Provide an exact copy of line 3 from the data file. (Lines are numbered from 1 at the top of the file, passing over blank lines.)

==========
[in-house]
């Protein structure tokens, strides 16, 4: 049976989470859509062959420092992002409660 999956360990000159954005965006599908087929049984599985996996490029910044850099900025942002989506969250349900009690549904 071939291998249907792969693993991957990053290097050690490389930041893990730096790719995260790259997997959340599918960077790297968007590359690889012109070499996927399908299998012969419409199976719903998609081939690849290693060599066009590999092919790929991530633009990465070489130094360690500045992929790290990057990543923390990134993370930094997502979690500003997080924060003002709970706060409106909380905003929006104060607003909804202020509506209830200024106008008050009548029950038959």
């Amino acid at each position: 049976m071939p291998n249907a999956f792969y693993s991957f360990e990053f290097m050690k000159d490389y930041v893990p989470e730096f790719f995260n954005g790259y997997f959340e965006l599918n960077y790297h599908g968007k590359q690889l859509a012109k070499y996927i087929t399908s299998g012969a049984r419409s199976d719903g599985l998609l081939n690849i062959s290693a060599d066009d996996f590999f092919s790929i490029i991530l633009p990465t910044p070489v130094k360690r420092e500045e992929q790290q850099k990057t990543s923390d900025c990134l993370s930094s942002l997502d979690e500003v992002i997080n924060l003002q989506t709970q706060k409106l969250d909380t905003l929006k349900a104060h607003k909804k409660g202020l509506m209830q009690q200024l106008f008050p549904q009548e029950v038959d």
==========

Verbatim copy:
């Amino acid at each position: 049976m071939p291998n249907a999956f792969y693993s991957f360990e990053f290097m050690k000159d490389y930041v893990p989470e730096f790719f995260n954005g790259y997997f959340e965006l599918n960077y790297h599908g968007k590359q690889l859509a012109k070499y996927i087929t399908s299998g012969a049984r419409s199976d719903g599985l998609l081939n690849i062959s290693a060599d066009d996996f590999f092919s790929i490029i991530l633009p990465t910044p070489v130094k360690r420092e500045e992929q790290q850099k990057t990543s923390d900025c990134l993370s930094s942002l997502d979690e500003v992002i997080n924060l003002q989506t709970q706060k409106l969250d909380t905003l929006k349900a104060h607003k909804k409660g202020l509506m209830q009690q200024l106008f008050p549904q009548e029950v038959d």